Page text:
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Chris Noring for Microsoft Azure

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Rust from the beginning, your first program

This is the first part in a series about the Rust programming language. You will learn to write, compile and run your first program in Rust.


  • Your first program, you are here
  • Variables
  • Functions
  • IO, read and write from the console
  • Rust projects with Cargo
  • Control flow
  • Error handling
  • Working with files Advanced
  • Ownership & Borrowing
  • Testing


Why Rust and where it shines

If you are considering Rust, you most likely have a few different applications in mind that requires speed and effective usage of memory like:

  • Game engines, game engines sure demands both resources and speed.
  • Websites and tools, possibly more the tooling than the websites.
  • Operating systems, most operating systems at its core tend to be built-in high-performance languages.
  • Microcontrollers. Close to the hardware.

The sales pitch that really sells Rust though is:

  • High speed and resource usage. It combines best-in-class speed with a very low resource usage.
  • Nice approach to garbage collection and safety. Rust solves problems associated with C/C++ such as garbage collection and safety.
  • Strong typing system means high-safety. High safety through its strong type system.
  • Ergonomics. Rust makes systems programming accessible by combining power with ergonomics.
  • Cargo for packages and managing code projects. Great features like Cargo for managing projects.
  • Testing built-in. Easy to test your code with no extra libraries.

Those all sounds good, but let's dive into it and learn to code in it and see what it has to offer.

Install Rust

There're a few different ways to install Rust. The recommended way is to use rustup.

If you feel like evaluating the language first, check out the playground that enables you to write code, compile and run it with no install.

Exercise - Your first Rust program

Given that you've installed Rust, you will have access to the compiler rustc, an executable you use via the command line.

  • Create a file
  • Give it the following content:

    fn main() {
      println("Hello world");
  • Compile program with rustc

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  • Run program:
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Here's the output:

   Hello world
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The code line by line

It wasn't much code, but you now have a working application. So, what did you do?

  • Entrypoint, you defined an entry point to the application a method main(). This is you telling Rust where to start the program execution. You used the keyword fn to define a function, followed by the function name "main" and curly braces:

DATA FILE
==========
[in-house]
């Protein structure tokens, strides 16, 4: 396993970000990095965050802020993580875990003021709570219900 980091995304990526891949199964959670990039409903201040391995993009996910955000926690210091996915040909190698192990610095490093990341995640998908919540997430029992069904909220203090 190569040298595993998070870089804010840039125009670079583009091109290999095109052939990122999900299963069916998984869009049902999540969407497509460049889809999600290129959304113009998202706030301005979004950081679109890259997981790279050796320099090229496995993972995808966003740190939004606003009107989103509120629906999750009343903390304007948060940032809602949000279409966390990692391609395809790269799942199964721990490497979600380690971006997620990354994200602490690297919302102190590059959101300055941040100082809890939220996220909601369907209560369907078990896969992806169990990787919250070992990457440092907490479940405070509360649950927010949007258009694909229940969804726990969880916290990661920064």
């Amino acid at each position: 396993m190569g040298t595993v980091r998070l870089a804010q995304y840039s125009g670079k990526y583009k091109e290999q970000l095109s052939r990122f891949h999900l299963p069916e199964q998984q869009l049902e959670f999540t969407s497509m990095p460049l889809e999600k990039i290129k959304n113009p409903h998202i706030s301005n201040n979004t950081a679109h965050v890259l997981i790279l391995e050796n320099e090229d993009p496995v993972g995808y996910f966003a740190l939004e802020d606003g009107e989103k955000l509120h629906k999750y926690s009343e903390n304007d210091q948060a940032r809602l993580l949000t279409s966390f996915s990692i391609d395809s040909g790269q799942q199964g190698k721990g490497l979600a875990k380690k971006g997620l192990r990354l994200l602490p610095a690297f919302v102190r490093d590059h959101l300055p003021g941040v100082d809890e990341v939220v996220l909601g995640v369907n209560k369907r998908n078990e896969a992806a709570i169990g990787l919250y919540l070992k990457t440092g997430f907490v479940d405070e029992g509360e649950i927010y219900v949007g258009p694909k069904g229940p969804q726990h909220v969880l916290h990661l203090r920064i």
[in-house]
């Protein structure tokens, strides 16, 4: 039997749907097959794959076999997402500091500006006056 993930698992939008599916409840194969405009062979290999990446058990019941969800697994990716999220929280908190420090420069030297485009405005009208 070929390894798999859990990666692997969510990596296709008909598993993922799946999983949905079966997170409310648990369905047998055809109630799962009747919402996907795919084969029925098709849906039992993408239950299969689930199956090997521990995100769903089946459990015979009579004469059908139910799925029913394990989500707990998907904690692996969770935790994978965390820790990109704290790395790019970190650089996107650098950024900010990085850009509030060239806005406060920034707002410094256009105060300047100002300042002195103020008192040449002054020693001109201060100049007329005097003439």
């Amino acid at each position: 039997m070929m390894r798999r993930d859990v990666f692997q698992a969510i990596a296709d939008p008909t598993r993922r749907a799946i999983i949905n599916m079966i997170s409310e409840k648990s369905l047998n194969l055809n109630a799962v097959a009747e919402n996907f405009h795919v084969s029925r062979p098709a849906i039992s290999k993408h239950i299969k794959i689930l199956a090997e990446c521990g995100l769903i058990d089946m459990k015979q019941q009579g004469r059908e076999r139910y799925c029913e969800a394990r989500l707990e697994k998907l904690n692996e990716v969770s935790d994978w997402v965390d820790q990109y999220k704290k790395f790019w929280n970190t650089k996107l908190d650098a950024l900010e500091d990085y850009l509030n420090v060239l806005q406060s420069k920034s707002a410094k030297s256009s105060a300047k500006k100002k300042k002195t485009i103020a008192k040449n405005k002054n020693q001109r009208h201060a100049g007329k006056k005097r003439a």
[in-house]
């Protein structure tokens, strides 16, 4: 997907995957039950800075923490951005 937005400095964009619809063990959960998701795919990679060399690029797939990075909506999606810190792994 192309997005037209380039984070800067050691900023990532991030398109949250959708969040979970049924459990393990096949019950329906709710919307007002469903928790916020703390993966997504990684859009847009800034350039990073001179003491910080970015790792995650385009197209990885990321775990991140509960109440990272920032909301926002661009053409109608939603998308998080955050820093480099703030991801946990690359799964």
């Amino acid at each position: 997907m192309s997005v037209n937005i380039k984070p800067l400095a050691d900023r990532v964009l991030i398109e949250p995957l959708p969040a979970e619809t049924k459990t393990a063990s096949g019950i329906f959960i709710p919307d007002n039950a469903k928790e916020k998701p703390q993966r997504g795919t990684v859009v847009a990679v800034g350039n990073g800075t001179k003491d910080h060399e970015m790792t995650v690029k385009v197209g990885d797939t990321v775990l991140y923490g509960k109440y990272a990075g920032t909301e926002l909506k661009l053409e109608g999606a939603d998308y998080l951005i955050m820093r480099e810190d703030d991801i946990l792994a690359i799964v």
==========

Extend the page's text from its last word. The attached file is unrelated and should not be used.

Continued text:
fn main() {}
  • Printing to the console. You used the print macro, println! and give it a string literal "Hello world".

fn main()
println!("Hello world");

That's it, that's all you needed for a program in Rust. Next, let's look at using variables.

Variables and interpolation

You use variables in Rust to store values that you want to refer later to in code. There are different variable types you can work with, but for now, let's learn how to create a variable and use our println! macro.

You create a variable by typing:

let name = "Chris";
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The above creates a variable name that you can refer later to in code.

You can now print name with the println!() macro like so:

println!("Hi {}", name);
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The curly braces {} interpolates your variable name and you end up with "Hi Chris" where you to compile and run the code.

Let's actually do that next.

Exercise - modify your code

Now that you learned about defining a variable and printing it, lets modify your existing code.

  1. Change to this code:

    fn main() {
      let name = "Chris";
      println!("Hi {}", name);
  2. Compile the program with rustc:

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  1. Run the program:
   ./main # it's an exe file on windows
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You now see "Hello Chris"

Congratulations, you've now started your journey to become a programmer in Rust, or as it's also called, a Rustacean.


You learned about Rust, why and where to use it. Additionally, you've created a program in it and you're now ready to learn more about Rust. Welcome Rustacean :)

Discussion (1)

ryan_jr profile image

I gotta say... This tutorial is awesome!, Keep up the good work